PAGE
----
The loss of shareholder voice is an instant destructor of shareholder value.
Yesterday, online retailer. Etsy, went down in the books as the second-ever for-profit Benefit Corporation to make its Nasdaq debut, closing at $30/share, a 87.5% increase from the $16/share offering price.
As proclaimed in Tuesday’s filing: “Our reputation could be harmed if we lose our status as a Certified B Corporation, whether by our choice or by our failure to meet B Lab’s certification requirements, if that change in status were to create a perception that we are more focused on financial performance and are no longer as committed to the values shared by Certified B Corporations.”
The benefit corporation nomenclature deserves revisiting.
Certified Benefit Corporation: a company that has received a “stamp of approval” from a third-party, non-profit organization called the B Lab, as a result of taking and passing a B Impact Assessment, amending governing documents, and pledging to create benefits for all stakeholders.
Legal Benefit Corporation: a legal corporate structure, recognized by approximately 30 states, which effectively allows companies to embed sustainable principles into their DNA. A company that elects to incorporate as a benefit corporation is legally obligated to create a general public benefit, and consider not only shareholders, but community, society, and the environment. Benefit corporations thus expand a company’s fiduciary duty to engender positive social and environmental impact.
Etsy currently falls under the former category of “Certified Benefit Corp”.
The Sustainable Investor has examined benefit corporations at length, concluding such entities are hybrid structures attempting to serve both shareholders and society and, as such, are vulnerable of failing to maximize shareholder value. Thus, benefit corporations are likely to trade at a discount to intrinsic value, evolving in a similar manner as dual-voting classes of shares.
There is nothing prima facie faulty with benefit corporations, rather it is the corporate structure itself that is flawed.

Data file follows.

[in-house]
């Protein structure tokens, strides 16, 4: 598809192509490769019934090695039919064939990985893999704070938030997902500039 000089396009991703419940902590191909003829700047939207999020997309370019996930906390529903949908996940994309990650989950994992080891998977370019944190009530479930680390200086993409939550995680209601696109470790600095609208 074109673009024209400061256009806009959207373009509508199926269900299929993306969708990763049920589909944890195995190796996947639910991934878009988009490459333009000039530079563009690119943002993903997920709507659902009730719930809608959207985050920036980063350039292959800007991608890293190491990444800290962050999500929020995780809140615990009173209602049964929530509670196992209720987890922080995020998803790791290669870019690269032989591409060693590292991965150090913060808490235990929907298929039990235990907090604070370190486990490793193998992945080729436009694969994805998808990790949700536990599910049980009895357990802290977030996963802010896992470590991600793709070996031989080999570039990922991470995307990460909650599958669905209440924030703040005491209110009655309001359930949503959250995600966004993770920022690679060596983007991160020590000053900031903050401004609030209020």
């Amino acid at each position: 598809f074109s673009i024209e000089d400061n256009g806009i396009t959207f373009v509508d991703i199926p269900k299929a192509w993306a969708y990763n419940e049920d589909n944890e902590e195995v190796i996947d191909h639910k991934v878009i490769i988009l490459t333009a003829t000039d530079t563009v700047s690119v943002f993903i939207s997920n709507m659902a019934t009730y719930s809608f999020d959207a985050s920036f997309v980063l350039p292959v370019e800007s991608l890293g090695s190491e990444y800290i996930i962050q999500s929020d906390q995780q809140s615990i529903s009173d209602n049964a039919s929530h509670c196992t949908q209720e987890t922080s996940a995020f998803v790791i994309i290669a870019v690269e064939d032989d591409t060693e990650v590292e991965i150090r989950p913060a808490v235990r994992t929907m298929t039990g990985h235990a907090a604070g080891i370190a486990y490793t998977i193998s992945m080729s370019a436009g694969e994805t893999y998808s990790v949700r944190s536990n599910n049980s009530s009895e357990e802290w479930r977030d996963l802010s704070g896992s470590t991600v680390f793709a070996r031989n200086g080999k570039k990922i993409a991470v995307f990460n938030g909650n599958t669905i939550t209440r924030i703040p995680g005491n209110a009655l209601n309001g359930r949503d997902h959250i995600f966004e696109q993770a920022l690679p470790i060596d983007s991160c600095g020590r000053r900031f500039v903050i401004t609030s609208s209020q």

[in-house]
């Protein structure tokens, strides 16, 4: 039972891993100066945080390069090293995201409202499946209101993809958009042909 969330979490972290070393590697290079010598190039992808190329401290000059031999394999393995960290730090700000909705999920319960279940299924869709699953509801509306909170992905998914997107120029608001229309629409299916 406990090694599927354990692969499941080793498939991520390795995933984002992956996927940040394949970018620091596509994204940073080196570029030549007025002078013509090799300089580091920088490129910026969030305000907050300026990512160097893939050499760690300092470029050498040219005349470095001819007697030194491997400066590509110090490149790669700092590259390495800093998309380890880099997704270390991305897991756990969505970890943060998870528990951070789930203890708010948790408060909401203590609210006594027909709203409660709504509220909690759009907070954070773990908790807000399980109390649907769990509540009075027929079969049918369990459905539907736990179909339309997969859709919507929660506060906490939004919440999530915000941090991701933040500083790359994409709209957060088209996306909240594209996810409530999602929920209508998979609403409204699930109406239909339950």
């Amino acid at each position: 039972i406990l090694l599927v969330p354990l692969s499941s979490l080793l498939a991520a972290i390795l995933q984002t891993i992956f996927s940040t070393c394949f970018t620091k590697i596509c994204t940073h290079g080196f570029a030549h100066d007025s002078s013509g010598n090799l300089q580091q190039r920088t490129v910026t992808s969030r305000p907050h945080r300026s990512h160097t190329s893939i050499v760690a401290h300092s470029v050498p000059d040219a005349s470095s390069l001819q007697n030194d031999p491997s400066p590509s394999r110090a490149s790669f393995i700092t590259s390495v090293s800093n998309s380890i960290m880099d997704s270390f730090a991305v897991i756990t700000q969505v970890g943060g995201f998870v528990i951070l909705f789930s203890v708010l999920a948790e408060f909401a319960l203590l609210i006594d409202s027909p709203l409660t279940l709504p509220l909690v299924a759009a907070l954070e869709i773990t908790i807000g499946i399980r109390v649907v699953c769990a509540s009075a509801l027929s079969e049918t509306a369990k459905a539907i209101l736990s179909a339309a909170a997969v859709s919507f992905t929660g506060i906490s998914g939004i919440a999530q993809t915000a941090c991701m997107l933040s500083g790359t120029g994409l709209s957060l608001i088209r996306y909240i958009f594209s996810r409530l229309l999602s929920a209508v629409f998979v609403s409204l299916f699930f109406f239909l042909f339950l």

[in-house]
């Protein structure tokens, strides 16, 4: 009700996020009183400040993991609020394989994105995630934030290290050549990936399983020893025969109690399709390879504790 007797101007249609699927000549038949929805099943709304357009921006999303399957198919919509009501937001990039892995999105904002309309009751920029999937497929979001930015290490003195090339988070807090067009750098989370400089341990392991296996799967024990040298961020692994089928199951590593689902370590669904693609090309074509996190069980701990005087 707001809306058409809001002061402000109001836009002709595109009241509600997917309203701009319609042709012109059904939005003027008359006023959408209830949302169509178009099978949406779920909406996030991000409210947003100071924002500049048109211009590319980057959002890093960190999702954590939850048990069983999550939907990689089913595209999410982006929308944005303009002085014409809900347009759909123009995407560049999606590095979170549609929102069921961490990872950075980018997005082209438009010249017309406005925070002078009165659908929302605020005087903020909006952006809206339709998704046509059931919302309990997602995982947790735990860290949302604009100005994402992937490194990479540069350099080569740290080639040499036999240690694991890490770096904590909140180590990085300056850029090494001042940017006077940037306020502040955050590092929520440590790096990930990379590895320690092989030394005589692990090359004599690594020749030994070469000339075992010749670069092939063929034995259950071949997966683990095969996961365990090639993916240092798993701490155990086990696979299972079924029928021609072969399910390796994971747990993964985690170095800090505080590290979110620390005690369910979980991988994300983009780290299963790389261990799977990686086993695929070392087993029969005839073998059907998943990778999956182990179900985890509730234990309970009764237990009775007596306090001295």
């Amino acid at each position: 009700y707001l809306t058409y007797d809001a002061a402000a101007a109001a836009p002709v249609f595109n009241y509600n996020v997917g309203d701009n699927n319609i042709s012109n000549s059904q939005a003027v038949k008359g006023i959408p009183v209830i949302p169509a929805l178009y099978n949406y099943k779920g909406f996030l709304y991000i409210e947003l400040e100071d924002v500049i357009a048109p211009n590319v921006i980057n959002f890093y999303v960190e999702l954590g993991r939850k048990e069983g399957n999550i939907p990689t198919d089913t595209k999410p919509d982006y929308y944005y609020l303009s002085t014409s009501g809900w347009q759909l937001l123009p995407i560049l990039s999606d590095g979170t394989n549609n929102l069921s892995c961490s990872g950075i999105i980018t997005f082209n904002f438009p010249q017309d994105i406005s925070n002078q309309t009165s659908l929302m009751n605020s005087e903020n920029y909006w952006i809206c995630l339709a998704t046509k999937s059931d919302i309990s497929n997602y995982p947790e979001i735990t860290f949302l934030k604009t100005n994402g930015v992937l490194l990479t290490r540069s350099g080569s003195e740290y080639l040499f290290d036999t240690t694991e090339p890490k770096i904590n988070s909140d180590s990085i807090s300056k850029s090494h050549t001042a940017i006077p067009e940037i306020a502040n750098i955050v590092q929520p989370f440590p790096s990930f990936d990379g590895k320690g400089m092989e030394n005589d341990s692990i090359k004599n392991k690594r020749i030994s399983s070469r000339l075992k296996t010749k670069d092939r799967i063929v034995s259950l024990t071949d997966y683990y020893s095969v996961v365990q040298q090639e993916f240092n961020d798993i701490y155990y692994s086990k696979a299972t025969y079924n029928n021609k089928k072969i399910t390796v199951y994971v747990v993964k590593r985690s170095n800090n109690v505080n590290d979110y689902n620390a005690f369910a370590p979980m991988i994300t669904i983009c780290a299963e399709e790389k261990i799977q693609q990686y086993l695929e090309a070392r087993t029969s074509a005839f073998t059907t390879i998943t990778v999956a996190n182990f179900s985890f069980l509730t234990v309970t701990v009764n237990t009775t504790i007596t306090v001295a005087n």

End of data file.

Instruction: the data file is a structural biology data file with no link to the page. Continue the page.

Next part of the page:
Analogous to non-voting shareholders, benefit corporation shareholders have ceded decisions to management. The major impediment to shareholders of a benefit corporation is that the governing documents are overly broad, such that shareholders essentially grant management a blank check, consequently relinquishing their control and vote.
Benefit corporations pose two chief concerns: the principal-agency conflict caused by separation of control and ownership, and the obstruction of acquisitions. Both phenomena arise from the potential failure of management to represent the interest of shareholders.
The principal-agency conflict can be simply defined as management’s pursuit of selfish interests at the expense of shareholders. Companies with two share classes are prone to principal-agency issues: non-voting shares often trade at a discount to voting shares, the discount determined by a perception that the voting share class may not maximize the value of the non-voting shares. Similarly, the perception that benefit corporation management is not forced to maximize shareholder value might also lead to a discounted share price.
The vital question that must be asked for both benefit corporations and companies with two classes of stock is whether the entire firm is destined to underperform. The founding shareholders may have management continuity or mission other than shareholder value maximization as first priority.
Substantial empirical evidence implies that a major contributor of excess return is due to acquisitions, particularly for small-cap companies. Research suggests that investors are compensated for the greater risk and volatility of smaller companies because of the high probability of acquisition. Importantly, numerous studies also confirm that takeover obstructions are a significant detractor from investment return. The legal structure of a benefit corporation acts as an anti-takeover provision, as acquisition of a B Corp faces considerable added legal challenges. The majority of benefit corporations are small companies which ordinarily would be subject to takeovers. However, because benefit corporations require a 2/3 vote of shares for change of control or status, significantly higher than the customary required 50.1%, B Corp acquisition is highly unlikely.
EMOTIONAL RESPONSE > FUNDAMENTALS ?
“The success of our business model is based on the success of our sellers. That means we don’t have to make a choice between people and profit.” – Chad Dickerson, CEO of Etsy.
There is an important notion that must be considered.
Conventional wisdom implies that the loss, or even the perceived loss, of shareholder value can quite plausibly result in a stock price that will trade at a discount to intrinsic value.
There may be a way out.
I pose the following question to my readers: Is it possible a benefit corporation could mitigate the implied discounted share price effect discussed above by eliciting a positive emotional response to products, services, and/or company brand?